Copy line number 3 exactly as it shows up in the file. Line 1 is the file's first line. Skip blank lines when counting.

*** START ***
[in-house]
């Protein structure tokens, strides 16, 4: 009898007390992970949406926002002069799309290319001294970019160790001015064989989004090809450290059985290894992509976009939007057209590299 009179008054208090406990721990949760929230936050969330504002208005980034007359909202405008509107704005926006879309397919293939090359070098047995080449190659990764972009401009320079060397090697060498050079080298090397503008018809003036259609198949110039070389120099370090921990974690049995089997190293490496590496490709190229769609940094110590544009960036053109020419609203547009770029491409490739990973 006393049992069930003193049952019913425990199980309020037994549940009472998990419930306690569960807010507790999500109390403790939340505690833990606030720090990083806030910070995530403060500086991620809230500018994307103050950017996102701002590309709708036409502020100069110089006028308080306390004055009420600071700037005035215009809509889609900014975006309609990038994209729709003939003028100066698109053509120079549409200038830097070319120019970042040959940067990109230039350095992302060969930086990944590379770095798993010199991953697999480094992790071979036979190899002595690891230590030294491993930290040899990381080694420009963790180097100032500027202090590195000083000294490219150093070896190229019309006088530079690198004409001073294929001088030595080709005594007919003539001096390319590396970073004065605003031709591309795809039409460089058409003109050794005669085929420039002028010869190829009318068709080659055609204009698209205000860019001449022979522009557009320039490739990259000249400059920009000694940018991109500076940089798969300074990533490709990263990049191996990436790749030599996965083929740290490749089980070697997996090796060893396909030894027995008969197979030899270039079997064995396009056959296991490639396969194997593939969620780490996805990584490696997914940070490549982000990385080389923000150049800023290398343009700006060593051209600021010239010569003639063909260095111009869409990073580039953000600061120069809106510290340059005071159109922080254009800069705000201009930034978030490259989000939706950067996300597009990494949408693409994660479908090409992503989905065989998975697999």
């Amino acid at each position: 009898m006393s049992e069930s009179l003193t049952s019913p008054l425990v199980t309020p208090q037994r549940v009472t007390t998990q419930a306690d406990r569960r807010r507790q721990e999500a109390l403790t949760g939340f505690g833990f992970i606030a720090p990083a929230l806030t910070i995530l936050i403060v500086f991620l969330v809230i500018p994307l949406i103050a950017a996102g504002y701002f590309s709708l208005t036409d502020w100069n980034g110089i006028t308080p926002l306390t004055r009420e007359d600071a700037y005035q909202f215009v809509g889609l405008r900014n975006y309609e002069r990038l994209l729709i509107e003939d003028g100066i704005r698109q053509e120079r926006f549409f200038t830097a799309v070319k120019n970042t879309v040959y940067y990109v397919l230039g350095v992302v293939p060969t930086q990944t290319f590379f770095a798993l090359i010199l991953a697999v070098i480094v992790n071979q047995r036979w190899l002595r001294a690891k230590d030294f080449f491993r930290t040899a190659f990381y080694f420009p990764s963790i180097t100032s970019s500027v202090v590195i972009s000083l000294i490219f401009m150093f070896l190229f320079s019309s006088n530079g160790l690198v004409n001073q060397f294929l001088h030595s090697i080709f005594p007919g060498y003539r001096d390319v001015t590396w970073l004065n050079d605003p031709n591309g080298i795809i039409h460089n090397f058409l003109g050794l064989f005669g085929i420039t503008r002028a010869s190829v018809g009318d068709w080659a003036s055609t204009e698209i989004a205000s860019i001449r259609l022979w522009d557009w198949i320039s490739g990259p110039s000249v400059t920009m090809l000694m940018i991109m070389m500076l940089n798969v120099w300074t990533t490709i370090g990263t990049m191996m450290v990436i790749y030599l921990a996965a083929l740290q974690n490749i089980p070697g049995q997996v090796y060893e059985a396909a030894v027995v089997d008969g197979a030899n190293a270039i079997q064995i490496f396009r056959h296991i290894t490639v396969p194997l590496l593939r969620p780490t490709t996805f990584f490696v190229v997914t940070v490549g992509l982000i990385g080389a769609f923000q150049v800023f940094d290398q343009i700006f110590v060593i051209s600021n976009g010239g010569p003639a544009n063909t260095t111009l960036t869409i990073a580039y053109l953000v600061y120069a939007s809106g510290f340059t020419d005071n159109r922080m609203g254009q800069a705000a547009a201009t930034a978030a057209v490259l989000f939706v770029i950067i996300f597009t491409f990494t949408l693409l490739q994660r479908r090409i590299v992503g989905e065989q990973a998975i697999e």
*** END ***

């Amino acid at each position: 009898m006393s049992e069930s009179l003193t049952s019913p008054l425990v199980t309020p208090q037994r549940v009472t007390t998990q419930a306690d406990r569960r807010r507790q721990e999500a109390l403790t949760g939340f505690g833990f992970i606030a720090p990083a929230l806030t910070i995530l936050i403060v500086f991620l969330v809230i500018p994307l949406i103050a950017a996102g504002y701002f590309s709708l208005t036409d502020w100069n980034g110089i006028t308080p926002l306390t004055r009420e007359d600071a700037y005035q909202f215009v809509g889609l405008r900014n975006y309609e002069r990038l994209l729709i509107e003939d003028g100066i704005r698109q053509e120079r926006f549409f200038t830097a799309v070319k120019n970042t879309v040959y940067y990109v397919l230039g350095v992302v293939p060969t930086q990944t290319f590379f770095a798993l090359i010199l991953a697999v070098i480094v992790n071979q047995r036979w190899l002595r001294a690891k230590d030294f080449f491993r930290t040899a190659f990381y080694f420009p990764s963790i180097t100032s970019s500027v202090v590195i972009s000083l000294i490219f401009m150093f070896l190229f320079s019309s006088n530079g160790l690198v004409n001073q060397f294929l001088h030595s090697i080709f005594p007919g060498y003539r001096d390319v001015t590396w970073l004065n050079d605003p031709n591309g080298i795809i039409h460089n090397f058409l003109g050794l064989f005669g085929i420039t503008r002028a010869s190829v018809g009318d068709w080659a003036s055609t204009e698209i989004a205000s860019i001449r259609l022979w522009d557009w198949i320039s490739g990259p110039s000249v400059t920009m090809l000694m940018i991109m070389m500076l940089n798969v120099w300074t990533t490709i370090g990263t990049m191996m450290v990436i790749y030599l921990a996965a083929l740290q974690n490749i089980p070697g049995q997996v090796y060893e059985a396909a030894v027995v089997d008969g197979a030899n190293a270039i079997q064995i490496f396009r056959h296991i290894t490639v396969p194997l590496l593939r969620p780490t490709t996805f990584f490696v190229v997914t940070v490549g992509l982000i990385g080389a769609f923000q150049v800023f940094d290398q343009i700006f110590v060593i051209s600021n976009g010239g010569p003639a544009n063909t260095t111009l960036t869409i990073a580039y053109l953000v600061y120069a939007s809106g510290f340059t020419d005071n159109r922080m609203g254009q800069a705000a547009a201009t930034a978030a057209v490259l989000f939706v770029i950067i996300f597009t491409f990494t949408l693409l490739q994660r479908r090409i590299v992503g989905e065989q990973a998975i697999e």